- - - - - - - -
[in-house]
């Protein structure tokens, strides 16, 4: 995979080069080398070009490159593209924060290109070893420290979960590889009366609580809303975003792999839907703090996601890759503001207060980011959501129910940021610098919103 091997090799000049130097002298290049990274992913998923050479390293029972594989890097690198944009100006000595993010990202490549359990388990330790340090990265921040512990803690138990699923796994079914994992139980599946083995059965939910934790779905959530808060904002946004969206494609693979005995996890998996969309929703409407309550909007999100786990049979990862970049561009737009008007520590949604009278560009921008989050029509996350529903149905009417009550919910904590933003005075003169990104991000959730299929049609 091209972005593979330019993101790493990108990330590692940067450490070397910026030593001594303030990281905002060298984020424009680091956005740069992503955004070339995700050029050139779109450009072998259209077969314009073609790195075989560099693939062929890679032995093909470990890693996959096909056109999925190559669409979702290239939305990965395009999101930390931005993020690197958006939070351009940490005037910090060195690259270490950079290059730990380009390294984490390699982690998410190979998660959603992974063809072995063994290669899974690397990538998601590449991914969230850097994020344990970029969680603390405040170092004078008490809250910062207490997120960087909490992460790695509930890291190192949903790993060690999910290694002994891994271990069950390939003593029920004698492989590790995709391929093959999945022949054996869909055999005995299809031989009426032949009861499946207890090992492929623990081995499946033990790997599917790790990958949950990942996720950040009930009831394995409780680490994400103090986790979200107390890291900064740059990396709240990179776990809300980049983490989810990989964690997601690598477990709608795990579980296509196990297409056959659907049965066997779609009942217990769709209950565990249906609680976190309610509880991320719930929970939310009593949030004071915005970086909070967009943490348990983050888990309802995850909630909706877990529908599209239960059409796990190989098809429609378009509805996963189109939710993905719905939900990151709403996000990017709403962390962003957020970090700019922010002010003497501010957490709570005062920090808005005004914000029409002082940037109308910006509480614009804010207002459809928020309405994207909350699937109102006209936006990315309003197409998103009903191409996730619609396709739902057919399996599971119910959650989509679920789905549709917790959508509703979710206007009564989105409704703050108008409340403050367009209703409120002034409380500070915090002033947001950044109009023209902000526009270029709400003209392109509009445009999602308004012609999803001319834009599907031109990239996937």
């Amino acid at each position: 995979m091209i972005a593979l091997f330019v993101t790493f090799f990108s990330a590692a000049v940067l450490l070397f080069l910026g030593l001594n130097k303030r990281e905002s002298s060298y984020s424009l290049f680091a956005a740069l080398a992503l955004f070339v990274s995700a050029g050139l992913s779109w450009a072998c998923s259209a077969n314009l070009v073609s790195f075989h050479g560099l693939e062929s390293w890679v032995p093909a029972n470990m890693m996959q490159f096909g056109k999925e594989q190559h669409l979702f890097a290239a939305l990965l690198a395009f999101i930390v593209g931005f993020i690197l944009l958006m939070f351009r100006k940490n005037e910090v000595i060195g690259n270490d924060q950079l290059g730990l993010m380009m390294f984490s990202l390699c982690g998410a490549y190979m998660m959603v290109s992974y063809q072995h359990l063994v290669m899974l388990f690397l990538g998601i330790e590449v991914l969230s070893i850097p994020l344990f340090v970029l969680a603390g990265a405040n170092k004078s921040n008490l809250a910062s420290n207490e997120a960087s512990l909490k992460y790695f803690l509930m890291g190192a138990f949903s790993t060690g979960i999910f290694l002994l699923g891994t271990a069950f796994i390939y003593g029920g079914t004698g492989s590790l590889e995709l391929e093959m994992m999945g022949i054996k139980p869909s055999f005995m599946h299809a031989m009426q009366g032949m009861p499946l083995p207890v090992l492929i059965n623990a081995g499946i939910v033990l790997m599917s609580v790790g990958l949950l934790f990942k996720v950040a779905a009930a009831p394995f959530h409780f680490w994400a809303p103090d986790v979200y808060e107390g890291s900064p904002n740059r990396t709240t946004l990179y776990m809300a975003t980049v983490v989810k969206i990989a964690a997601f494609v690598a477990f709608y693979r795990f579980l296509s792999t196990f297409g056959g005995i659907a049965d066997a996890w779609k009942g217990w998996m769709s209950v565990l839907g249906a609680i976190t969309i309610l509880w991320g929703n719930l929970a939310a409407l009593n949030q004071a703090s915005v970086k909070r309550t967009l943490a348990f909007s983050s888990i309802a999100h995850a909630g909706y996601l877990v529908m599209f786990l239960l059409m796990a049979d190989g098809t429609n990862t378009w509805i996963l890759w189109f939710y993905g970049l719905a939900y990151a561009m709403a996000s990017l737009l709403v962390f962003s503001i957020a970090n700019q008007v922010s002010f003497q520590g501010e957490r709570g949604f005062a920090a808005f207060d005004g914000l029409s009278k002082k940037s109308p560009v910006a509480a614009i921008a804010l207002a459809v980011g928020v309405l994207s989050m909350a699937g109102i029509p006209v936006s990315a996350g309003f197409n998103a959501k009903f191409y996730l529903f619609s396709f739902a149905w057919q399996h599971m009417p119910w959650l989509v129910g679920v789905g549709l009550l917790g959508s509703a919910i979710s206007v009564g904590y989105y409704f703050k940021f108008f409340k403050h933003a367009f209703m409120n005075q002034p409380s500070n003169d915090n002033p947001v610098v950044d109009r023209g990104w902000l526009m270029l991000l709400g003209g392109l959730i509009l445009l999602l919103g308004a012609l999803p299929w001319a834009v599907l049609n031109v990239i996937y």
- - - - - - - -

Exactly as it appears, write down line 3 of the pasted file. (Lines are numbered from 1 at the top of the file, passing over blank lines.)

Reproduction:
């Amino acid at each position: 995979m091209i972005a593979l091997f330019v993101t790493f090799f990108s990330a590692a000049v940067l450490l070397f080069l910026g030593l001594n130097k303030r990281e905002s002298s060298y984020s424009l290049f680091a956005a740069l080398a992503l955004f070339v990274s995700a050029g050139l992913s779109w450009a072998c998923s259209a077969n314009l070009v073609s790195f075989h050479g560099l693939e062929s390293w890679v032995p093909a029972n470990m890693m996959q490159f096909g056109k999925e594989q190559h669409l979702f890097a290239a939305l990965l690198a395009f999101i930390v593209g931005f993020i690197l944009l958006m939070f351009r100006k940490n005037e910090v000595i060195g690259n270490d924060q950079l290059g730990l993010m380009m390294f984490s990202l390699c982690g998410a490549y190979m998660m959603v290109s992974y063809q072995h359990l063994v290669m899974l388990f690397l990538g998601i330790e590449v991914l969230s070893i850097p994020l344990f340090v970029l969680a603390g990265a405040n170092k004078s921040n008490l809250a910062s420290n207490e997120a960087s512990l909490k992460y790695f803690l509930m890291g190192a138990f949903s790993t060690g979960i999910f290694l002994l699923g891994t271990a069950f796994i390939y003593g029920g079914t004698g492989s590790l590889e995709l391929e093959m994992m999945g022949i054996k139980p869909s055999f005995m599946h299809a031989m009426q009366g032949m009861p499946l083995p207890v090992l492929i059965n623990a081995g499946i939910v033990l790997m599917s609580v790790g990958l949950l934790f990942k996720v950040a779905a009930a009831p394995f959530h409780f680490w994400a809303p103090d986790v979200y808060e107390g890291s900064p904002n740059r990396t709240t946004l990179y776990m809300a975003t980049v983490v989810k969206i990989a964690a997601f494609v690598a477990f709608y693979r795990f579980l296509s792999t196990f297409g056959g005995i659907a049965d066997a996890w779609k009942g217990w998996m769709s209950v565990l839907g249906a609680i976190t969309i309610l509880w991320g929703n719930l929970a939310a409407l009593n949030q004071a703090s915005v970086k909070r309550t967009l943490a348990f909007s983050s888990i309802a999100h995850a909630g909706y996601l877990v529908m599209f786990l239960l059409m796990a049979d190989g098809t429609n990862t378009w509805i996963l890759w189109f939710y993905g970049l719905a939900y990151a561009m709403a996000s990017l737009l709403v962390f962003s503001i957020a970090n700019q008007v922010s002010f003497q520590g501010e957490r709570g949604f005062a920090a808005f207060d005004g914000l029409s009278k002082k940037s109308p560009v910006a509480a614009i921008a804010l207002a459809v980011g928020v309405l994207s989050m909350a699937g109102i029509p006209v936006s990315a996350g309003f197409n998103a959501k009903f191409y996730l529903f619609s396709f739902a149905w057919q399996h599971m009417p119910w959650l989509v129910g679920v789905g549709l009550l917790g959508s509703a919910i979710s206007v009564g904590y989105y409704f703050k940021f108008f409340k403050h933003a367009f209703m409120n005075q002034p409380s500070n003169d915090n002033p947001v610098v950044d109009r023209g990104w902000l526009m270029l991000l709400g003209g392109l959730i509009l445009l999602l919103g308004a012609l999803p299929w001319a834009v599907l049609n031109v990239i996937y």